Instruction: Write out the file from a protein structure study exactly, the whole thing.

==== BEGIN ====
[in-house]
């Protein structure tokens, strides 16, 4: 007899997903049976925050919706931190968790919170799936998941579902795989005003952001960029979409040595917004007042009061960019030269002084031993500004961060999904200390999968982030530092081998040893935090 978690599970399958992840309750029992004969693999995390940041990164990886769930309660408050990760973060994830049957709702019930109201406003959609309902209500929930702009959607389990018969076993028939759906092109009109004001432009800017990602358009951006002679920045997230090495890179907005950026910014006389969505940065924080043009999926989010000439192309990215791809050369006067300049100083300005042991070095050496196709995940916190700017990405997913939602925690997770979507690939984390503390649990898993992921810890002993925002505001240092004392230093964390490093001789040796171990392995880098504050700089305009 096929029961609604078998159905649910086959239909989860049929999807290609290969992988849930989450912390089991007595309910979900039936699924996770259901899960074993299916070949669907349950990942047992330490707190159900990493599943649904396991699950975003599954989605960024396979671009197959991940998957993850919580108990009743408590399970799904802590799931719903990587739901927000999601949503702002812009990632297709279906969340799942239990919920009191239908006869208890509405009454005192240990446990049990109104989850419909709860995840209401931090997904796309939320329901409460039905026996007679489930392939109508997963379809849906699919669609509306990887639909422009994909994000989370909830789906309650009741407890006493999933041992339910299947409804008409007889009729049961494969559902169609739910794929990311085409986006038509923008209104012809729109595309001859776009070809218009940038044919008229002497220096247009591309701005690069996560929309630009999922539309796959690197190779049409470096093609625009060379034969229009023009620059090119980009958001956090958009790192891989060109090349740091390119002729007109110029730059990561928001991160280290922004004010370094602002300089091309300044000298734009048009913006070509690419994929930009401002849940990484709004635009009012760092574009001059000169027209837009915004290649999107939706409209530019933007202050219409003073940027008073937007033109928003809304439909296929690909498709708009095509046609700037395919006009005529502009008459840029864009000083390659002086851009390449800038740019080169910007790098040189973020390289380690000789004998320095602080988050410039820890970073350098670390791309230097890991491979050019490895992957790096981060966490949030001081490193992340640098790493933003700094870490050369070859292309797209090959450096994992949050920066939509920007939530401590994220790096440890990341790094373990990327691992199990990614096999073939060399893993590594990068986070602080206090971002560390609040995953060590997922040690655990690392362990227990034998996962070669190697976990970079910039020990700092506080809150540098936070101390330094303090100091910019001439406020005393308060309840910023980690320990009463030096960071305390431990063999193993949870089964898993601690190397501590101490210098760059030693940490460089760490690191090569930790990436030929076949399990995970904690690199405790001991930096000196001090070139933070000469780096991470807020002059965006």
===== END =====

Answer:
[in-house]
């Protein structure tokens, strides 16, 4: 007899997903049976925050919706931190968790919170799936998941579902795989005003952001960029979409040595917004007042009061960019030269002084031993500004961060999904200390999968982030530092081998040893935090 978690599970399958992840309750029992004969693999995390940041990164990886769930309660408050990760973060994830049957709702019930109201406003959609309902209500929930702009959607389990018969076993028939759906092109009109004001432009800017990602358009951006002679920045997230090495890179907005950026910014006389969505940065924080043009999926989010000439192309990215791809050369006067300049100083300005042991070095050496196709995940916190700017990405997913939602925690997770979507690939984390503390649990898993992921810890002993925002505001240092004392230093964390490093001789040796171990392995880098504050700089305009 096929029961609604078998159905649910086959239909989860049929999807290609290969992988849930989450912390089991007595309910979900039936699924996770259901899960074993299916070949669907349950990942047992330490707190159900990493599943649904396991699950975003599954989605960024396979671009197959991940998957993850919580108990009743408590399970799904802590799931719903990587739901927000999601949503702002812009990632297709279906969340799942239990919920009191239908006869208890509405009454005192240990446990049990109104989850419909709860995840209401931090997904796309939320329901409460039905026996007679489930392939109508997963379809849906699919669609509306990887639909422009994909994000989370909830789906309650009741407890006493999933041992339910299947409804008409007889009729049961494969559902169609739910794929990311085409986006038509923008209104012809729109595309001859776009070809218009940038044919008229002497220096247009591309701005690069996560929309630009999922539309796959690197190779049409470096093609625009060379034969229009023009620059090119980009958001956090958009790192891989060109090349740091390119002729007109110029730059990561928001991160280290922004004010370094602002300089091309300044000298734009048009913006070509690419994929930009401002849940990484709004635009009012760092574009001059000169027209837009915004290649999107939706409209530019933007202050219409003073940027008073937007033109928003809304439909296929690909498709708009095509046609700037395919006009005529502009008459840029864009000083390659002086851009390449800038740019080169910007790098040189973020390289380690000789004998320095602080988050410039820890970073350098670390791309230097890991491979050019490895992957790096981060966490949030001081490193992340640098790493933003700094870490050369070859292309797209090959450096994992949050920066939509920007939530401590994220790096440890990341790094373990990327691992199990990614096999073939060399893993590594990068986070602080206090971002560390609040995953060590997922040690655990690392362990227990034998996962070669190697976990970079910039020990700092506080809150540098936070101390330094303090100091910019001439406020005393308060309840910023980690320990009463030096960071305390431990063999193993949870089964898993601690190397501590101490210098760059030693940490460089760490690191090569930790990436030929076949399990995970904690690199405790001991930096000196001090070139933070000469780096991470807020002059965006």